The Curtiss JN-4 “Jenny” was one of a series of “JN” biplanes built by the Curtiss Aeroplane Company of Hammondsport, New York, later the Curtiss Aeroplane and Motor Company. Although the Curtiss JN series was originally produced as a training aircraft for the U.S. Army, the “Jenny” (the common nickname derived from “JN-4”, with an open-topped four appearing as a Y) continued after World War I as a civil aircraft.
The Curtiss JN-4 is possibly North America’s most famous World War I aircraft. It was widely used during World War I to train beginning pilots, with an estimated 95% of all trainees having flown a JN-4. The U.S. version was called “Jenny”, a derivation from its official designation. It was a twin-seat (student in front of instructor) dual-control biplane. Its tractor propeller and maneuverability made it ideal for initial pilot training with a 90 hp Curtiss OX-5 V8 engine giving a top speed of 121 km/h and a service ceiling of 2,000 m.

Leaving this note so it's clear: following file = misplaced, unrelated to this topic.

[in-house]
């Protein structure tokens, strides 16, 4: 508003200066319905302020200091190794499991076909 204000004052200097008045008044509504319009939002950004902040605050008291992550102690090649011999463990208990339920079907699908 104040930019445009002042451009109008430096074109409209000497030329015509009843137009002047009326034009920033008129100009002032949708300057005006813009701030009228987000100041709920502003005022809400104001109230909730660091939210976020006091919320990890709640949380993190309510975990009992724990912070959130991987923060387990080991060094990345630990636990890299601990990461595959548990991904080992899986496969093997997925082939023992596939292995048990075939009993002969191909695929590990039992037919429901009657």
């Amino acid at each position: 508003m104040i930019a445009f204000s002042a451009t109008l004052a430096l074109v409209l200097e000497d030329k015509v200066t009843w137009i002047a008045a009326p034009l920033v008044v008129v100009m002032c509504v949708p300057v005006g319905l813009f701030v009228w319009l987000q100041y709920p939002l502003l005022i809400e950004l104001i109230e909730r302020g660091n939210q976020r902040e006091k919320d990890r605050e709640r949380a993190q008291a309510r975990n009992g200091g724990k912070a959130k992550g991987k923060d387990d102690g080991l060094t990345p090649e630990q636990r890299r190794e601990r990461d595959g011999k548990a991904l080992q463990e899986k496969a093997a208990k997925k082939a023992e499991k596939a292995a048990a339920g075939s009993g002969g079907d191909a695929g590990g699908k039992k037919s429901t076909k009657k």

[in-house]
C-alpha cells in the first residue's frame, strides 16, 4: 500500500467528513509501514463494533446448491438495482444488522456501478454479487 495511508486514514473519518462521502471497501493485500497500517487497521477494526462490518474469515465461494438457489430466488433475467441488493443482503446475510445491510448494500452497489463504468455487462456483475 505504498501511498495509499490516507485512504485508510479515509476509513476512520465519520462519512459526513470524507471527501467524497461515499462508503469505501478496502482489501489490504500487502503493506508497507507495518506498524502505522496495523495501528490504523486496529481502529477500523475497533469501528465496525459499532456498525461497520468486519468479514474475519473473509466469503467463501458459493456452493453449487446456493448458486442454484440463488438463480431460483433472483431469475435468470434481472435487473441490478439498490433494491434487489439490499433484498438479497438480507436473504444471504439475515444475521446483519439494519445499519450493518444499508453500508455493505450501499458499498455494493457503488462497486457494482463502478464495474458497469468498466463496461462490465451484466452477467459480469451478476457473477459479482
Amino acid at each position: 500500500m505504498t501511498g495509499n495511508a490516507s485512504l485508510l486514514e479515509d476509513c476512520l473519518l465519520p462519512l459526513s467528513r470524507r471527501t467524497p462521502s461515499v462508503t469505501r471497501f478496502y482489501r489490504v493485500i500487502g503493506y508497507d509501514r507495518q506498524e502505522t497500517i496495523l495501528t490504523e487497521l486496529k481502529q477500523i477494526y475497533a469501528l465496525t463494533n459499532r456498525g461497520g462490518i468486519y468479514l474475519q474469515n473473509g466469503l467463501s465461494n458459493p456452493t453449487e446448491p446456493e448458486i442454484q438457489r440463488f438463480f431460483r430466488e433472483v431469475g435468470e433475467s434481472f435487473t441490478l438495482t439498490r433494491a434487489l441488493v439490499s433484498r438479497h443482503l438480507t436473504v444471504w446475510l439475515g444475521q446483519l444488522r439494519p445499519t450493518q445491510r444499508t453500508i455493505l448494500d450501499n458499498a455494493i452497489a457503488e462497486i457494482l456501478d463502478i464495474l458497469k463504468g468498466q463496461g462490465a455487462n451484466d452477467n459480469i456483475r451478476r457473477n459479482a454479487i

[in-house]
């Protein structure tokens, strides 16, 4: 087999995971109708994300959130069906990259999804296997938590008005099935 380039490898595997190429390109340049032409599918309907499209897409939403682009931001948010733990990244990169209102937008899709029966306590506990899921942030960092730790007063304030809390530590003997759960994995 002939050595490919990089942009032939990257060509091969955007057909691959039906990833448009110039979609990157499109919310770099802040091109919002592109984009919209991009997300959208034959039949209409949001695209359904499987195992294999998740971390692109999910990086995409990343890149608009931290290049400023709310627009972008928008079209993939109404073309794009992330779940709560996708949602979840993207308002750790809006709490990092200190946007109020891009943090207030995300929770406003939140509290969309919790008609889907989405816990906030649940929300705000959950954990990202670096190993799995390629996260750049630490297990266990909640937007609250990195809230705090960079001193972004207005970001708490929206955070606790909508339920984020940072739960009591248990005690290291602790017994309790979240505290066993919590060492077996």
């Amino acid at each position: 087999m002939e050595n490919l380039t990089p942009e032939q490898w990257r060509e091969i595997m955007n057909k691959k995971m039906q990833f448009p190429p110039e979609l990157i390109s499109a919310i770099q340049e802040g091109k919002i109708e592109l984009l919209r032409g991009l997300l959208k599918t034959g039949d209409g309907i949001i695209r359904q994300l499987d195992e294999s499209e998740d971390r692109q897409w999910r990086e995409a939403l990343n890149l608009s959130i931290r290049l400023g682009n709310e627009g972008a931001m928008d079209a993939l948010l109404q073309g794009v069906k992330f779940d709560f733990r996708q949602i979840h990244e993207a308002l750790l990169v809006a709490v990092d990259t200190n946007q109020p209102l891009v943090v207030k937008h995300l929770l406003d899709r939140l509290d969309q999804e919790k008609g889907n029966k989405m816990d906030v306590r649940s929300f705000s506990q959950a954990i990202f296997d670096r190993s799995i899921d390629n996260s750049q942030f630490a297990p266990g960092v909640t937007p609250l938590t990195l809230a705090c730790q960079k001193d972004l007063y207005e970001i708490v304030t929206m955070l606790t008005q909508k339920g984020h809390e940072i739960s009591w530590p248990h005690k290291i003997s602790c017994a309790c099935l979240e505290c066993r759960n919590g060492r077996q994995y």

The British used the JN-4 (Canadian), along with the Avro 504, for their primary World War I trainer.. Many Royal Flying Corps pilots earned their wings on the JN-4, both in Ontario and later in winter facilities at Camp Taliaferro, Texas.
Although ostensibly a training aircraft, the Jenny was extensively modified while in service to undertake additional roles.
CURTISS MODEL JN-4 INFORMATION
Primary users: U.S. Army Air Service, Royal Flying Corps
Number built: 6,813
Length: 8.33 m
Wingspan: 13.29 m
Engine: 1 × Curtiss OX-5 V-8 air-cooled piston engine, 90 hp
Maximum speed: 121 km/h